The bug wranglers tread carefully as the camera pans across the unfortunate lawman and the wee beasties that are about to make him their new home. When the director yells “Cut!” and McDonald gets a breather, he heads toward an indoor tent where the roaches, stored in half a dozen plastic tubs, are being kept cozy and warm with electric heaters.

Anxious to show off his garbage-loving charges, McDonald peels open one of the containers for a closer look—and you won’t see this in any Tupperware commercials. When the “flavour seal” is broken, the smell of those varmints instantly fouls the air. Undaunted by the stench, McDonald casually reaches in with his bare hands and snags a couple of cuties, all the while expounding on how some perform better than others. He’s got somewhere between 500 and 600 of them on hand for the day’s shoot.

“The most we’ve used so far [in one shot] is 200,” he says, “but I’ve heard today we’re gonna have 300 out for one of the scenes, so that’s a fair chunka bugs.”

Not just any plain old everyday roaches get the opportunity to star in They Nest, mind you. Those pesky midsize ones you sometimes find in Manhattan pizza joints wouldn’t even make it past the audition for this colossal bugfest.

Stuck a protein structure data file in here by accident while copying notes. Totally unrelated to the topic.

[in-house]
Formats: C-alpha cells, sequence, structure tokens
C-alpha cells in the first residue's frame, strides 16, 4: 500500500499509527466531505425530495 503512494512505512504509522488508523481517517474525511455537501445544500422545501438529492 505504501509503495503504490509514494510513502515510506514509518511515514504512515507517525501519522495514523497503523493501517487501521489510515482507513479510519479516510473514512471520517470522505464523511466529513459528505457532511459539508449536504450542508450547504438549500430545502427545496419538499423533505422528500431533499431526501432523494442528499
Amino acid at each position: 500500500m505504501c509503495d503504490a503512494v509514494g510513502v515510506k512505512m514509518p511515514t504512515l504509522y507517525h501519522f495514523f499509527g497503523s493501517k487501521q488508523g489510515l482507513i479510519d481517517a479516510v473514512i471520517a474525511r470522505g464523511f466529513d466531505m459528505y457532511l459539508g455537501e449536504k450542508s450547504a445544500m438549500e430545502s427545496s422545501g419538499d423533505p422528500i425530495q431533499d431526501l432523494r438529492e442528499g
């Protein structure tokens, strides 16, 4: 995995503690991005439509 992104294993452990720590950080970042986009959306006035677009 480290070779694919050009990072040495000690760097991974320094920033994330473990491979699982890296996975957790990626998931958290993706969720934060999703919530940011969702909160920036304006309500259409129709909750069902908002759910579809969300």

“We have two types of cockroaches in this film,” McDonald points out. “We have the Madagascan hissing cockroach, which is about a three-inch beetle that lives in the rain forest in Madagascar, and we have what they call a Brazilian cockroach, or a giant cave cockroach, and they’re found throughout Central and South America. And they have wings; the hissers don’t. These guys have wings and they’re a little larger than three inches. They’re pretty big.”


McDonald knows his roaches. He knows his spiders and snakes, too. During his career in the busy Vancouver film biz, he’s wrangled rattlesnakes for Dead Man’s Gun, tarantulas for Highlander and Poltergeist: The Legacy, and some “lovely maggots” for The X-Files and Millennium. Needless to say, nature’s creepier creatures are his stock-in-trade, and he doesn’t like to lose them to the dangers of the set. Things happen, though.